With the season behind us, now is a good a time to consider what we gleaned from this year’s political party conferences in Bournemouth, Brighton and Manchester, and the implications for residential property investors.
Aside from the usual political theatre, there were some useful clues to the general directions of policy. Housing certainly matters more politically than it did a year ago, and for that we must thank millennials. The vicious circle of ‘they don’t vote so why focus on them’ has been broken, and the battle has commenced on whose policy can tempt these young renters, and would-be first time buyers, into their camp.
The Lib Dems, perhaps keen to get their new leader off to a safe start, didn’t really offer much new in Bournemouth. Vince Cable emphasised housing inequality, ticking the ‘millennials’ box. Much of the rest of his speech, however, was established party policy and Cable rhetoric.
“We must end the stranglehold of oligarchs and speculators in our housing market. I want to see fierce tax penalties on the acquisition of property for investment purposes, by overseas residents. I want to see rural communities protected from the blight of absentee second home ownership, which devastates local economies and pushes young people away from the places where they grew up.”
Whilst that will go down well with the party’s 12 MPs, mainly in London and rural seats, it didn’t really offer much for the rest of the country, and the argument that speculators are buying up central London property to leave empty has to large extent been discredited recently by research commissioned by London’s Mayor.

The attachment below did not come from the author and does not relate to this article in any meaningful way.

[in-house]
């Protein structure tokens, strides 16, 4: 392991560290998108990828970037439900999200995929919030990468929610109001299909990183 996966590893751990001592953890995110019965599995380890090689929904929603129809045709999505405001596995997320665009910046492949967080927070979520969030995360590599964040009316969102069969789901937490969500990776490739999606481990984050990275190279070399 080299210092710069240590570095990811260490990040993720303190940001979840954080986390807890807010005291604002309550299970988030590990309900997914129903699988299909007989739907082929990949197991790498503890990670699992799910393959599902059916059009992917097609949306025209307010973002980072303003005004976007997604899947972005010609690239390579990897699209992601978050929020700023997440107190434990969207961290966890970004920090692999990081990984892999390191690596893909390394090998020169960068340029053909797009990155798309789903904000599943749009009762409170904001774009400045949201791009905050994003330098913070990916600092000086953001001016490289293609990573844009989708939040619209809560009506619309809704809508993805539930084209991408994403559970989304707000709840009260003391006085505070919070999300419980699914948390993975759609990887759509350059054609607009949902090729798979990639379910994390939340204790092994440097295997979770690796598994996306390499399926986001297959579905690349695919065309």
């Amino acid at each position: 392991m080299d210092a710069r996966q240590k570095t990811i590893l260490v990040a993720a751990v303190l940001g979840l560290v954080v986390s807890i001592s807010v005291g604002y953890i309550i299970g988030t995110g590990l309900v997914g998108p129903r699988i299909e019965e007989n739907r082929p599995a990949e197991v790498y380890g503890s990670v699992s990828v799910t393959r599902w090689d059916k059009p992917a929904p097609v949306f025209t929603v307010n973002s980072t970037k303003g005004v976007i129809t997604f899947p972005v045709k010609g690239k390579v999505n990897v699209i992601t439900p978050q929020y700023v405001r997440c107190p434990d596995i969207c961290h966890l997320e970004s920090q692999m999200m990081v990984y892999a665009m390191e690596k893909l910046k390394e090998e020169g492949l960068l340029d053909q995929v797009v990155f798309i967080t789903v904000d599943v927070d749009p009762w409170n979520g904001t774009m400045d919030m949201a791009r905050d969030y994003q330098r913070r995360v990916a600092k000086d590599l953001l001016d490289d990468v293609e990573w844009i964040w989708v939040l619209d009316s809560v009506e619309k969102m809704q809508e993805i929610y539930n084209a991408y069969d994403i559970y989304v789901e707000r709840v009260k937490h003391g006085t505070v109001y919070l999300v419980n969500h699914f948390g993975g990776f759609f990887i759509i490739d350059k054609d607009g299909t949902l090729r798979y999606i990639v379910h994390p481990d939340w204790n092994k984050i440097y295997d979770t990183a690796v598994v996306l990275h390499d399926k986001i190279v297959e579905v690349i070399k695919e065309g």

Cable did promise a doubling of annual housing supply to buy and rent, but didn’t really explain how that would be achieved, beyond garden cities and garden villages springing up in places where demand presently outstrips supply. However, many of the places where demand outstrips supply are already urban and not where a garden city or village is going to pop up any time soon.
Getting the election out of the way seems to have, if anything, emboldened the Secretary of State for Communities and Local Government, Sajid Javid MP. He was at his most overt in his conference speech on the government’s efforts to increase housing supply. It was always the plan to give government policy on housing supply more teeth via the housing white paper. Specifically, the policy of standardising housing need assessments, and then holding local authorities’ feet to the fire through the Housing Delivery Test, will make life uncomfortable for many councils in the southern half of the country. See: Housing_Need_Consultation_Data_Table.xlsx
To be so overt about this pre-election would have been unthinkable, but now Javid can call a Nimby a Nimby and get away with it. Government is determined to increase supply and for investors that may mean more opportunities, but eventually also more homes.
As well as delivering more housing, quality is rising up the political agenda. The impact of the tragedy at Grenfell Tower has been felt beyond the social housing sector. Politicians are very much focused on ensuring that voters not only get a home, but a decent one, which provides greater security for those that want it.
For private-rented sector policy, politicians are increasingly looking north or west. Devolution has created very different regulatory regimes for private renting in the various constituent countries of the UK. Scotland, Wales and Northern Ireland have pursued different policies and for the politician looking to change things in England, they offer an example of how things can be done differently.
Longer tenancies are therefore something that is on all politicians’ to-do lists. For Conservatives, it is something to encourage, and therefore talk of incentives at Budget time. For Labour, something to regulate to make happen.